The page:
Former Dean of the Faculty of Islamic Studies at Al-Azhar University, Mabrouk Attia, is facing strong condemnation for comments made about a recent murder victim, Nayera Ashraf.
Following the release of a Facebook video on 20 June, where Attia proceeds to lay blame on Ashraf for her own killing, the National Council for Women announced its intent to submit a report to the Attorney General on Wednesday, 22 June, for the incitement of violence and murder against women.
“Go ahead. Let your hair down and wear tight clothing,” Attia comments in the public video. “[Men] will hunt you down and kill you. Go on – personal freedom.”
The video has gone viral on different social media platforms, accruing over 1.2 million views on the original live stream. A trending hashtag has risen around the subject, calling for the persecution of Attia: #محاكمة_مبروك_عطية
He added: “A woman should be veiled, in order to live. She should wear loose clothing so as not to provoke […] you are amid monsters. If your life is precious to you, leave your house looking like an offa [burlap sack].”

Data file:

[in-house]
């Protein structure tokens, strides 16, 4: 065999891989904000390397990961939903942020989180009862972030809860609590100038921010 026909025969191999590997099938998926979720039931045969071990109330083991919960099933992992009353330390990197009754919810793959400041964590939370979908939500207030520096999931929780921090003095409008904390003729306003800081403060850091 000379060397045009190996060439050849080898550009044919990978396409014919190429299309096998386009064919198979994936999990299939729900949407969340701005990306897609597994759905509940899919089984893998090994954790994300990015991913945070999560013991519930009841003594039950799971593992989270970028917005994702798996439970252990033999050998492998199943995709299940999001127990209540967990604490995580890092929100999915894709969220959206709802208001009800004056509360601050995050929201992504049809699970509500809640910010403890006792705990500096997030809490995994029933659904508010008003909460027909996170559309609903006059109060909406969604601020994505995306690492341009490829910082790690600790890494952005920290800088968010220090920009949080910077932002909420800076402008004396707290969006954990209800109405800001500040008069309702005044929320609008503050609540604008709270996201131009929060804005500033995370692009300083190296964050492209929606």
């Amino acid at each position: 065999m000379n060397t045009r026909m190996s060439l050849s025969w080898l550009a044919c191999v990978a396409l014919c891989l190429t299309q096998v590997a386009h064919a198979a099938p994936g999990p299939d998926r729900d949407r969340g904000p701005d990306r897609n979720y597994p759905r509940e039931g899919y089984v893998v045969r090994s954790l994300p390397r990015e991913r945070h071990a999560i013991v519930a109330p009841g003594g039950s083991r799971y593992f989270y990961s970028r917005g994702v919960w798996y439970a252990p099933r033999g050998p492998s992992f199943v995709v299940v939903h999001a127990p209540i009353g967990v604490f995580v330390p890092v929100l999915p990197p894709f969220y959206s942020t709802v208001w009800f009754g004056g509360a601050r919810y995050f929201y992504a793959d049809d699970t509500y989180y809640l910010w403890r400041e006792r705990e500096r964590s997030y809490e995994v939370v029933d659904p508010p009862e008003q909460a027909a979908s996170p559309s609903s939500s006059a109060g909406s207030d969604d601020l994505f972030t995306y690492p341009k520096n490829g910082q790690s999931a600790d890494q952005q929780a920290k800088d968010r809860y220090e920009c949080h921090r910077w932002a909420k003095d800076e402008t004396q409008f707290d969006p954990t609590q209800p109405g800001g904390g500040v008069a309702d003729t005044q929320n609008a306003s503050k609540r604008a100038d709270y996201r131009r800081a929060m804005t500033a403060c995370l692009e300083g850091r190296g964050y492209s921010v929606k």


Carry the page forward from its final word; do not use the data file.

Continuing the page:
To the shock of many, Ashraf was violently murdered by a fellow student on 20 June, after refusing his advances.
Her death sparked a wave of anger, sympathy, and debate over women’s rights in the country. Maya Morsi, President of the National Council for Women, expressed deep sadness over Ashraf’s death and offered condolences to the family and loved ones impacted by the tragedy. Additionally, she openly criticized Attia, stressing that “such sentiments [should not] be issued by a cleric,” and are “punishable by law.”
Attia has responded to Morsi directly, stating: “Will you quarrel with our Lord? What will you say to our Lord, that one of the scholars of Al-Azhar calls for an understanding of the environment in which we live while being careful, in an attempt to reduce crime?”
“[Ashraf] is a martyr of murder,” declared Ahmed Karima, Professor of Comparative Jurisprudence at Al-Azhar University, in an interview by Masrawy. He follows up by emphasizing that Attia specialized in the Arabic language and Islamic law, and thus, his rhetoric is not empirically informed or accurate.
Karima cited several excerpts from the Prophet Muhammed that illustrate his point. “Anyone who is killed [despite their own will], is a martyr.”
Additionally, he has urged individuals not to pass judgment or false justifications that may harm an individual no longer present to defend themselves.
This is a developing story.